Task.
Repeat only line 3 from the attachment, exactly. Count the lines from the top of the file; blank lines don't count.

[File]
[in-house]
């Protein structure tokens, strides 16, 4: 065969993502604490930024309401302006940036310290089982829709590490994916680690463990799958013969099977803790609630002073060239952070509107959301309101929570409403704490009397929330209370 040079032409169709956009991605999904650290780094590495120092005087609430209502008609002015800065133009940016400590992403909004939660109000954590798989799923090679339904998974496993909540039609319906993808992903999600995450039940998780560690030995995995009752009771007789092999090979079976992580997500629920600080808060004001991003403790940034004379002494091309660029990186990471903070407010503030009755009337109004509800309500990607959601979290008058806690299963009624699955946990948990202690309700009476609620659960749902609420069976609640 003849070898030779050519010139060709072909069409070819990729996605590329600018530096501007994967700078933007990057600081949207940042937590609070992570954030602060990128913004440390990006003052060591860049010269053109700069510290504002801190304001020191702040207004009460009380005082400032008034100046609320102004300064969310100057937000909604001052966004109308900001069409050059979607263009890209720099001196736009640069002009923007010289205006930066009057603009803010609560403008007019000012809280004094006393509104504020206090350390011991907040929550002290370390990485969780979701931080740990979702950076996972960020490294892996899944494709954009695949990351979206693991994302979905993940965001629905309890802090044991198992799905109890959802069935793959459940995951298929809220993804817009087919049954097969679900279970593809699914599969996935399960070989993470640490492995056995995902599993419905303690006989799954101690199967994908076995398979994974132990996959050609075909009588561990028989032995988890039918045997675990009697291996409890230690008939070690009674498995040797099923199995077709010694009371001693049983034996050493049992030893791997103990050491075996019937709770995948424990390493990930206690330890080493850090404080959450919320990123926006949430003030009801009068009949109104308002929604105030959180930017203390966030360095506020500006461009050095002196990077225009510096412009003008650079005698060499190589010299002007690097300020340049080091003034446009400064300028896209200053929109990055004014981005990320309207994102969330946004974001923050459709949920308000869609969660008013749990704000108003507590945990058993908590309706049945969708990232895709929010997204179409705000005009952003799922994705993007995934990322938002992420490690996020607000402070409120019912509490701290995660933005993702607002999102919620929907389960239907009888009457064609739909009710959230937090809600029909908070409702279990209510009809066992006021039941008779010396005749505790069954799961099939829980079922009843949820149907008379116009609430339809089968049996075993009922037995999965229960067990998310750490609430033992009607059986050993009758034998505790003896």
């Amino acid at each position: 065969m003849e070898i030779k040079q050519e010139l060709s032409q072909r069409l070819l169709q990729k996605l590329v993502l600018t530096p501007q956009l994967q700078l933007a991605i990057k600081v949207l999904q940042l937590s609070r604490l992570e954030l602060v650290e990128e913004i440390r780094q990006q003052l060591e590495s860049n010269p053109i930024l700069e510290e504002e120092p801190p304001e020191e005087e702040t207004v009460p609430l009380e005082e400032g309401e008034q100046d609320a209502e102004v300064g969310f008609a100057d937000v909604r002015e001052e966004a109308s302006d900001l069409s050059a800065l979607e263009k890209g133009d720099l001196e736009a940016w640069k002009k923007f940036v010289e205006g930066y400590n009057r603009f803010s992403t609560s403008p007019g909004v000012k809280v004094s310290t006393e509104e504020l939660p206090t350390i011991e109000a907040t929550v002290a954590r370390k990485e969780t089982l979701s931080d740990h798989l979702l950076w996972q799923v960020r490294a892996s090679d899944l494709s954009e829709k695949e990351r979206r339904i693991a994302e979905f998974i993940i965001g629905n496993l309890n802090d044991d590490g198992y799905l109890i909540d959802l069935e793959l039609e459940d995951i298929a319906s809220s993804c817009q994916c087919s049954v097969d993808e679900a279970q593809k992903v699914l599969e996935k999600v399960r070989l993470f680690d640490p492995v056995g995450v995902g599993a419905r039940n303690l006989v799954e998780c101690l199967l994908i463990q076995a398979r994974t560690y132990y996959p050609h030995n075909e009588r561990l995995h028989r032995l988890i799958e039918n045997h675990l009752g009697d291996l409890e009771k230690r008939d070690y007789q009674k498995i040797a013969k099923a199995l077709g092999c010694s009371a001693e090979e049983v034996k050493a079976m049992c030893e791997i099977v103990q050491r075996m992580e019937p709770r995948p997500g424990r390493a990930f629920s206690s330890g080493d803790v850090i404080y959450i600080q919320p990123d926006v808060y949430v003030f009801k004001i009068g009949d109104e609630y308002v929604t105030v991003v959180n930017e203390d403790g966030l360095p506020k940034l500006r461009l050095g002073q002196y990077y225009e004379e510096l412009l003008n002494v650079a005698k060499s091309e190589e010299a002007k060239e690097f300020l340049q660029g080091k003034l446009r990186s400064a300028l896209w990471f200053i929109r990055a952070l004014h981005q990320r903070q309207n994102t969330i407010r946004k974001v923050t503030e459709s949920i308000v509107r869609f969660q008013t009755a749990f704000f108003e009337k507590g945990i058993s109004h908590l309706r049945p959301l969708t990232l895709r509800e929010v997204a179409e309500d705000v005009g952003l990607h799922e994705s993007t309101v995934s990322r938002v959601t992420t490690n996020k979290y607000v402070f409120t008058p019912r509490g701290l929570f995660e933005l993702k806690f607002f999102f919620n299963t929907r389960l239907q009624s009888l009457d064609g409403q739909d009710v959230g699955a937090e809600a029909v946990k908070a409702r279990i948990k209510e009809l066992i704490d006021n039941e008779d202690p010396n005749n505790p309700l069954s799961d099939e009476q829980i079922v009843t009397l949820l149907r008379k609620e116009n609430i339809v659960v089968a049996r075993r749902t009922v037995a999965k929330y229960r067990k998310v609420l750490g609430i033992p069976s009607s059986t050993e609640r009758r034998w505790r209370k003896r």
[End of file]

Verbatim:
């Amino acid at each position: 065969m003849e070898i030779k040079q050519e010139l060709s032409q072909r069409l070819l169709q990729k996605l590329v993502l600018t530096p501007q956009l994967q700078l933007a991605i990057k600081v949207l999904q940042l937590s609070r604490l992570e954030l602060v650290e990128e913004i440390r780094q990006q003052l060591e590495s860049n010269p053109i930024l700069e510290e504002e120092p801190p304001e020191e005087e702040t207004v009460p609430l009380e005082e400032g309401e008034q100046d609320a209502e102004v300064g969310f008609a100057d937000v909604r002015e001052e966004a109308s302006d900001l069409s050059a800065l979607e263009k890209g133009d720099l001196e736009a940016w640069k002009k923007f940036v010289e205006g930066y400590n009057r603009f803010s992403t609560s403008p007019g909004v000012k809280v004094s310290t006393e509104e504020l939660p206090t350390i011991e109000a907040t929550v002290a954590r370390k990485e969780t089982l979701s931080d740990h798989l979702l950076w996972q799923v960020r490294a892996s090679d899944l494709s954009e829709k695949e990351r979206r339904i693991a994302e979905f998974i993940i965001g629905n496993l309890n802090d044991d590490g198992y799905l109890i909540d959802l069935e793959l039609e459940d995951i298929a319906s809220s993804c817009q994916c087919s049954v097969d993808e679900a279970q593809k992903v699914l599969e996935k999600v399960r070989l993470f680690d640490p492995v056995g995450v995902g599993a419905r039940n303690l006989v799954e998780c101690l199967l994908i463990q076995a398979r994974t560690y132990y996959p050609h030995n075909e009588r561990l995995h028989r032995l988890i799958e039918n045997h675990l009752g009697d291996l409890e009771k230690r008939d070690y007789q009674k498995i040797a013969k099923a199995l077709g092999c010694s009371a001693e090979e049983v034996k050493a079976m049992c030893e791997i099977v103990q050491r075996m992580e019937p709770r995948p997500g424990r390493a990930f629920s206690s330890g080493d803790v850090i404080y959450i600080q919320p990123d926006v808060y949430v003030f009801k004001i009068g009949d109104e609630y308002v929604t105030v991003v959180n930017e203390d403790g966030l360095p506020k940034l500006r461009l050095g002073q002196y990077y225009e004379e510096l412009l003008n002494v650079a005698k060499s091309e190589e010299a002007k060239e690097f300020l340049q660029g080091k003034l446009r990186s400064a300028l896209w990471f200053i929109r990055a952070l004014h981005q990320r903070q309207n994102t969330i407010r946004k974001v923050t503030e459709s949920i308000v509107r869609f969660q008013t009755a749990f704000f108003e009337k507590g945990i058993s109004h908590l309706r049945p959301l969708t990232l895709r509800e929010v997204a179409e309500d705000v005009g952003l990607h799922e994705s993007t309101v995934s990322r938002v959601t992420t490690n996020k979290y607000v402070f409120t008058p019912r509490g701290l929570f995660e933005l993702k806690f607002f999102f919620n299963t929907r389960l239907q009624s009888l009457d064609g409403q739909d009710v959230g699955a937090e809600a029909v946990k908070a409702r279990i948990k209510e009809l066992i704490d006021n039941e008779d202690p010396n005749n505790p309700l069954s799961d099939e009476q829980i079922v009843t009397l949820l149907r008379k609620e116009n609430i339809v659960v089968a049996r075993r749902t009922v037995a999965k929330y229960r067990k998310v609420l750490g609430i033992p069976s009607s059986t050993e609640r009758r034998w505790r209370k003896r």